in reply to Re: Is there any way to override "file test operator"?
in thread Is there any way to override "file test operator"?

Why can't the OP decide to make a smarter file test operator? Maybe instrument it, or log something, or count gumdrops? Or maybe he has a new file system idea, where there are virtual files, and they only show up with special juju magic? Or an evil twin has renamed some files with a specific pattern, and the code needs to test for both possibilities?

Sure, outside of that, it's probably not a good idea.

Quantum Mechanics: The dreams stuff is made of

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Re^3: Is there any way to override "file test operator"?
by Marshall (Canon) on Mar 21, 2018 at 03:37 UTC
    I read back through this thread. Now that I see it again, the question appears to be "how can I make new file test operator?".
    I don't know how to do that.

    Overriding an existing file operator (like: -e $filename) is very bad idea. I stick to that opinion. The issue is when I see a line like that in some huge amount of code, I expect -e to do what it normally does without having to read any previous code that redefined that operation. And BTW, I don't know how to redefine -e either.

    In this case, I would make a subroutine that did the desired test and use that. In terms of execution efficiency, I see no difference. In terms of source code, there would be a huge increase in clarity.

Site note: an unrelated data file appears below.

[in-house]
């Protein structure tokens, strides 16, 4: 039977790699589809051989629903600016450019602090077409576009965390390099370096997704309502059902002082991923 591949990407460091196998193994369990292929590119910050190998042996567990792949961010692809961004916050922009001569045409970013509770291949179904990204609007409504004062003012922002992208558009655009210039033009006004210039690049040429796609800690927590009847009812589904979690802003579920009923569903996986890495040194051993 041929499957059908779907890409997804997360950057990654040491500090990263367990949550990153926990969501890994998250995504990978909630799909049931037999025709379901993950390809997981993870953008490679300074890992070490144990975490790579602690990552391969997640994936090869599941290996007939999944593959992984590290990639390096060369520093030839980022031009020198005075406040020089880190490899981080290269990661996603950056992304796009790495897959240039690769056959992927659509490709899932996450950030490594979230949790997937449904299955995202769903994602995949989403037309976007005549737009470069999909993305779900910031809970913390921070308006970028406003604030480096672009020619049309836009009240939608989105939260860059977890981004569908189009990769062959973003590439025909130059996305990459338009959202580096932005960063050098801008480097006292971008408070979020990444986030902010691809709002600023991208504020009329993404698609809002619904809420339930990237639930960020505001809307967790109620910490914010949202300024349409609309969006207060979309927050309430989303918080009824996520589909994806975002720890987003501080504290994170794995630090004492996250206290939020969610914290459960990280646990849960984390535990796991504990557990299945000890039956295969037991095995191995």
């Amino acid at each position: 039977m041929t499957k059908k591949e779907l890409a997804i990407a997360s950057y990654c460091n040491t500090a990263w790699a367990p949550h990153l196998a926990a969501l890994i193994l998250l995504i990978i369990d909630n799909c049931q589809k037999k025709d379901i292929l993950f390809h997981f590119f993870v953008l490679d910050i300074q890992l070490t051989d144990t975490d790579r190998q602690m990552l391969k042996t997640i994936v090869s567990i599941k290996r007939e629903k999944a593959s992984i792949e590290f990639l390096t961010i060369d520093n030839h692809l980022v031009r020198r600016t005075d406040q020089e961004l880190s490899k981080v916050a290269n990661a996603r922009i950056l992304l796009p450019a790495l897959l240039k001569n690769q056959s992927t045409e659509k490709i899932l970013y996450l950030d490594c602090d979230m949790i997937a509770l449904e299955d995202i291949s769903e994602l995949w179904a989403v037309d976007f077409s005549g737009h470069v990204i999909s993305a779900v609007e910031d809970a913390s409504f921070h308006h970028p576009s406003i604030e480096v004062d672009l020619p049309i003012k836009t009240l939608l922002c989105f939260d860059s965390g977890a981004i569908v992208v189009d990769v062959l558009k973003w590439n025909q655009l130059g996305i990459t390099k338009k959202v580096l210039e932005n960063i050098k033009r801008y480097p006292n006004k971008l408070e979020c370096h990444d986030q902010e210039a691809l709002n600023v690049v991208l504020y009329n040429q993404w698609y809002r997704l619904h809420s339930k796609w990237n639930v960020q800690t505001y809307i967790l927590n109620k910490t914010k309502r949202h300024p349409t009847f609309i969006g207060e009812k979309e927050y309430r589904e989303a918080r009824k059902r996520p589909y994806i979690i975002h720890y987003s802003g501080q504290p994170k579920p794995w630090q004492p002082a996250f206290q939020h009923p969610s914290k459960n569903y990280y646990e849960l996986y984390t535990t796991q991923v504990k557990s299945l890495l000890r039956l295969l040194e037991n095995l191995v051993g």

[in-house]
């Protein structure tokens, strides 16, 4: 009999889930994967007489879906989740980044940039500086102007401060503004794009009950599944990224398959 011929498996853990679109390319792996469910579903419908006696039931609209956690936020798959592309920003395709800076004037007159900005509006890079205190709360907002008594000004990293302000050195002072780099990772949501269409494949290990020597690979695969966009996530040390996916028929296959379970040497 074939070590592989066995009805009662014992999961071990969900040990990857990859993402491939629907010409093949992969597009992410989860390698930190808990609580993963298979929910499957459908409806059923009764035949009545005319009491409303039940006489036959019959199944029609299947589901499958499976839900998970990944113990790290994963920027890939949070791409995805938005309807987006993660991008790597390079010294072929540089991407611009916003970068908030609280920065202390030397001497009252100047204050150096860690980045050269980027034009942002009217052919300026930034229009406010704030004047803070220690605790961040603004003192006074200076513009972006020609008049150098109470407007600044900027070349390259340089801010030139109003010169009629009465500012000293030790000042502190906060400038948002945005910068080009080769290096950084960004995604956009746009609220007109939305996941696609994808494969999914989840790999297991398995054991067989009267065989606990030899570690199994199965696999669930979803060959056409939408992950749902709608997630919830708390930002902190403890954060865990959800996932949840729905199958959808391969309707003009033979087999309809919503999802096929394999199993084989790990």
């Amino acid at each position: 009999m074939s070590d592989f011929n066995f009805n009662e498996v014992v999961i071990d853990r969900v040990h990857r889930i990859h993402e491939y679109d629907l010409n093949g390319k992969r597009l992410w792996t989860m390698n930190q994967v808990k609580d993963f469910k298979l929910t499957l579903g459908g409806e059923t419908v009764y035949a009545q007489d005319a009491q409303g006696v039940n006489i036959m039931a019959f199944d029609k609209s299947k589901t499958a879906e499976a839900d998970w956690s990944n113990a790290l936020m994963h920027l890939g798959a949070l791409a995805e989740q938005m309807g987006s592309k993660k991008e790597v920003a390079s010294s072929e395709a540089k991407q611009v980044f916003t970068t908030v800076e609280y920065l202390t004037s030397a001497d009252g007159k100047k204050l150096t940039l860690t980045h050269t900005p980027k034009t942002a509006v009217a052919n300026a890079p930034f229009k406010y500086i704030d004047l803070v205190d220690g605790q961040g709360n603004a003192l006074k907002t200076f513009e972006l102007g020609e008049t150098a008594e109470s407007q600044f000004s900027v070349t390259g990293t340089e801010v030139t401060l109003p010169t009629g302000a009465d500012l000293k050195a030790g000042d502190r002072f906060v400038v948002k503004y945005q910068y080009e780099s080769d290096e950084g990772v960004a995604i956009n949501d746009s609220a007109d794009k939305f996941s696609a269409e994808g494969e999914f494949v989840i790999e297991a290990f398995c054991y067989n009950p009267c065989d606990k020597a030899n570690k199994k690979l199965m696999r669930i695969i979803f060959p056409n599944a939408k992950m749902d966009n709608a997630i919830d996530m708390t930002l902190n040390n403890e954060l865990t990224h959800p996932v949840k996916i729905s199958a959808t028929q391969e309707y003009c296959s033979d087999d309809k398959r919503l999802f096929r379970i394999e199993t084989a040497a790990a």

The benefit of overloading it, is that existing code "does the right thing", given whatever the new underlying context is, everyone can use the old idioms, even though they aren't quite the same.

      In fact, a good overload would not lose functionality on normal arguments. For instance, what if someone wanted to instrument logging by absolute filename, to collect statistics? Extending -e to do this would be easier than replacing every file test operator call everywhere, including external packages.

      For these kinds of questions, it's better if we get a real sense of the OP's ultimate goal and purpose, before declaring "that's a bad idea" just because it usually is.

      Quantum Mechanics: The dreams stuff is made of

      -e is broken on windows, it doesn't do unicode

      Win32::Unicode does do unicode , but it can't override -e

      So win32 people can't use -e on win32

      You're still not authority on what should or should not be done